(Photo: Berkeley comes from behind to defeat San Diego in closing minutes. Cynthia Wright photo)
The last time San Diego and Berkeley met, the Surfers defeated the then-reigning Club 7s champions in a brilliant overtime victory before claiming the national title. About a month later, the two sides were back at it, only this time it was for the opening win of the Women's Premier League season. A similar game evolved, but this time, it was Berkeley who delivered the upset, earning the come-from-behind 20-17 win in the closing minutes.
The match was easily the toughest game the All Blues have played in recent memory, and Berkeley was lucky to pull ahead during the final two minutes of the match.
“Personally, I look at it as a loss,” Berkeley coach Kathy Flores said. “Yes, it was the first game of the season, we had some different people in there, but you can’t blame it on that. We were taught some valuable lessons, and while we were able to win, we were lucky to do so.”
San Diego played the type of game that Flores wished her side had emulated. They did an excellent job moving the ball wide and spreading the defense, while Berkeley struggled to slow the ball down in the rucks. The forwards were just as potent on offense, able ball handlers who were also keen on counter-rucking.
Berkeley had some opportunity to open up the scoring, but had difficulty converting long bouts of possession inside the Surfers’ 22 meter into points.
“We made some poor decisions on when to kick for points, and then we’d turn the ball over,” Flores said. “I was not happy with our defense, either. There was no discipline – we had some, we were able to win, but it’s not what we’d like. And we’d like to clean up our running lines. In my opinion, San Diego dominated.”
But it wasn’t all sour notes for Berkeley. Flores was pleased with how captain Katie Chou and fellow lock Sarah Walsh performed. And the coach also enjoyed watching Vix Folayan try her hand at outside center from wing.
“Katie Chou had a cracker of a game,” Flores commended. “She was everywhere making tackles and turning ball over. Both locks were dominate forces.
“Vix is an explosive runner, so it’s nice to see what opportunities could be there,” Flores added. “She’s young to the position, so we need to work on timing and all that.”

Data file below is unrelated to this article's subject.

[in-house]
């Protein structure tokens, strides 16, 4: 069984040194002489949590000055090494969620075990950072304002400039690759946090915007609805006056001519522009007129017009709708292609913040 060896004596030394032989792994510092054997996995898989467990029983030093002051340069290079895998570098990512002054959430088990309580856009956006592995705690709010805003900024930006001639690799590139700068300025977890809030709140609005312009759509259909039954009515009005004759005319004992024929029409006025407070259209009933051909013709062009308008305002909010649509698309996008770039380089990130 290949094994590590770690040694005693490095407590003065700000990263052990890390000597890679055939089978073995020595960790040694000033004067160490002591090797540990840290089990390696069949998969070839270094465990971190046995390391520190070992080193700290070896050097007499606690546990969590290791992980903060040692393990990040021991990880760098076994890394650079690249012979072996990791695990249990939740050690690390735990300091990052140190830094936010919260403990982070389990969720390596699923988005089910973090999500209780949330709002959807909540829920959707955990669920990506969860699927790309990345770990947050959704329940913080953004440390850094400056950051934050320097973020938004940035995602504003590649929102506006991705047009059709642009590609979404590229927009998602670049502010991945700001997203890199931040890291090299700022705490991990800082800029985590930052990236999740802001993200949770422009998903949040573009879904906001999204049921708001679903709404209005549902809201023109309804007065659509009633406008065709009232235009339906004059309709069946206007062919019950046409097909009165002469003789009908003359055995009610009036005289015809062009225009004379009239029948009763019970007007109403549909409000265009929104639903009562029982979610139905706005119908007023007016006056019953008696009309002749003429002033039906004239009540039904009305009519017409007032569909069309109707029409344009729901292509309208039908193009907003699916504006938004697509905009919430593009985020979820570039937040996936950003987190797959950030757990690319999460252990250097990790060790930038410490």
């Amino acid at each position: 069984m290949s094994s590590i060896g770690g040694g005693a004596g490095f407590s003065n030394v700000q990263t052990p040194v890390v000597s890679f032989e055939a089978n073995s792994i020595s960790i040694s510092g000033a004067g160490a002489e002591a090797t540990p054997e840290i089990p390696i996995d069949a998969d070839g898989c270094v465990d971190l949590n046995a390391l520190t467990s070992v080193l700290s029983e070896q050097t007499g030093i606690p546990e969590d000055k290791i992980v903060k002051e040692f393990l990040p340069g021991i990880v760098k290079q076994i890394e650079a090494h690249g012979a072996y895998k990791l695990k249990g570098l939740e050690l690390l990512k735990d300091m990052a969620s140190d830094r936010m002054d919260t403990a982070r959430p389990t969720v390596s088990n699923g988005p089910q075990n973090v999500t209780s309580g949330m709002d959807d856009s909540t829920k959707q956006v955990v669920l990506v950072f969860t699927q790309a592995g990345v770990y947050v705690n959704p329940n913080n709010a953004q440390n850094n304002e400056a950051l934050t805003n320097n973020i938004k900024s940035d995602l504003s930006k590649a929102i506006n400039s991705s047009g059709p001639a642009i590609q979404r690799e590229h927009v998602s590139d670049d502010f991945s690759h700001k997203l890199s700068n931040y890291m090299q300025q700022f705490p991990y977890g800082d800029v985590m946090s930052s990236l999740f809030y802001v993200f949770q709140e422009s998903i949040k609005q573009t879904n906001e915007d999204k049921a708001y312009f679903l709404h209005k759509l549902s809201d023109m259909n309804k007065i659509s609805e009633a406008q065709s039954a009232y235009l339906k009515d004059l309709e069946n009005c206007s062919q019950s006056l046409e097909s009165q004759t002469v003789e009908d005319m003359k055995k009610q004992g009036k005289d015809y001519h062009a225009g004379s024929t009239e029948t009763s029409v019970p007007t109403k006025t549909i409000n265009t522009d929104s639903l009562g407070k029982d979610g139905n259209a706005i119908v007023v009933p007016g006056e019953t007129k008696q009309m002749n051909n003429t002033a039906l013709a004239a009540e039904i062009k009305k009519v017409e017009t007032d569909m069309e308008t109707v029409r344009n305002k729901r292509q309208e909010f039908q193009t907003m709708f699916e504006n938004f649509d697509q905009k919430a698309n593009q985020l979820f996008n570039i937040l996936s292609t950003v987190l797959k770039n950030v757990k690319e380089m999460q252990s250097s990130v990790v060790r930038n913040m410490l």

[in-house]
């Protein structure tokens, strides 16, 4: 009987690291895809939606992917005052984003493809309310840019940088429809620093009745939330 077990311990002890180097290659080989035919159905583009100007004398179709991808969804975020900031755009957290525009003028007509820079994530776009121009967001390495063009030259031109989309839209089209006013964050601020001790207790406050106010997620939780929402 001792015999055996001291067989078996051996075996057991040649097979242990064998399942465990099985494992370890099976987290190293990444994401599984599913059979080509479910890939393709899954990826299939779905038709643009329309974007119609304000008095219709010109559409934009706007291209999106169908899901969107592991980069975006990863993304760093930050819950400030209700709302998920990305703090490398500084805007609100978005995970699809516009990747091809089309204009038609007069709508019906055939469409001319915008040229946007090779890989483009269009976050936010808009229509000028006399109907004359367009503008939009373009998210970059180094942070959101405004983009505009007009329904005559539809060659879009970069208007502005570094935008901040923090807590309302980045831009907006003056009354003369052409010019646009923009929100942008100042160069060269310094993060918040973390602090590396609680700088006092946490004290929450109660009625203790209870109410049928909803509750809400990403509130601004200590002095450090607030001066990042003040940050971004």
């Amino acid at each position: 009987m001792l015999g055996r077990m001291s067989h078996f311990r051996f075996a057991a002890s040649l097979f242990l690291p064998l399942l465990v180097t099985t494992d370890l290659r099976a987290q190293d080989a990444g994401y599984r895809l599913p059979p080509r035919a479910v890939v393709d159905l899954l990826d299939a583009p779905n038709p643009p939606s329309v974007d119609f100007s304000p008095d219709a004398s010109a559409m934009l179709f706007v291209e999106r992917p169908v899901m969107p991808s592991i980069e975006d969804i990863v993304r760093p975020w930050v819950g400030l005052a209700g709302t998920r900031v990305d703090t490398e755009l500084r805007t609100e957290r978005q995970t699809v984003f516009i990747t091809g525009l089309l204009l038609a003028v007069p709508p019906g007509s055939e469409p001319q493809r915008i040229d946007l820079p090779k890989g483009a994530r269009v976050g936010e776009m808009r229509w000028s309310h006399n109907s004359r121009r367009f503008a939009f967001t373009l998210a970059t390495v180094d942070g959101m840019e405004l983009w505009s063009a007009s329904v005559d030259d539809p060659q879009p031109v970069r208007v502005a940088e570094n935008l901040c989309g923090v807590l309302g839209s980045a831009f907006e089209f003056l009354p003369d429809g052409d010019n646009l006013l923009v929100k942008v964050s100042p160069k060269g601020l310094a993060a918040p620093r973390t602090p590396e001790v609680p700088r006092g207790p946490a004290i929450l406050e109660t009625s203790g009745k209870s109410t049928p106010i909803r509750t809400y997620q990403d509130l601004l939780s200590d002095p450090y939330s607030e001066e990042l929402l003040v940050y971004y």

Flores had told the squad that she was playing all 23 players regardless of the score, and impact players like flanker Cynthia Wright and wing Ardia Keller came through in a big way. San Diego had a two-point lead heading into the final minutes of the match, but were down to 14 on the pitch after a concussion sidelined a player and all the subs had been exhausted. Walsh blocked a 22-meter kick that fell into Berkeley’s hands for the go-ahead try.
But with 30 seconds left in the match, the Surfers got around Berkeley’s defense and outran the defense. Fortunately for the All Blues, the ballcarrier knocked on at the five meter, and there the game ended.
“It’s always a good match between us, and it’ll go one way or the other,” Flores said. “We have a good relationship with San Diego in general, as many of the players know each other from playing together on different teams. We enjoy their style of rugby, and they enjoy ours. We’re happy to be in the same league together.”
It’s evident that there is a lot of respect between these two teams, and Flores and her players are excited to be even more challenged in the league this year. They’re joined by Glendale, which fought its way into the WPL after defeating the Minnesota Valkyries in a challenge match last year. San Diego battled their way into the WPL as well, and both newcomers are prime examples of teams striving to play at this level of competition, rather than simply existing in it.
New York and Glendale are currently playing their first match of the day in Colorado. Stay tuned for results as they occur.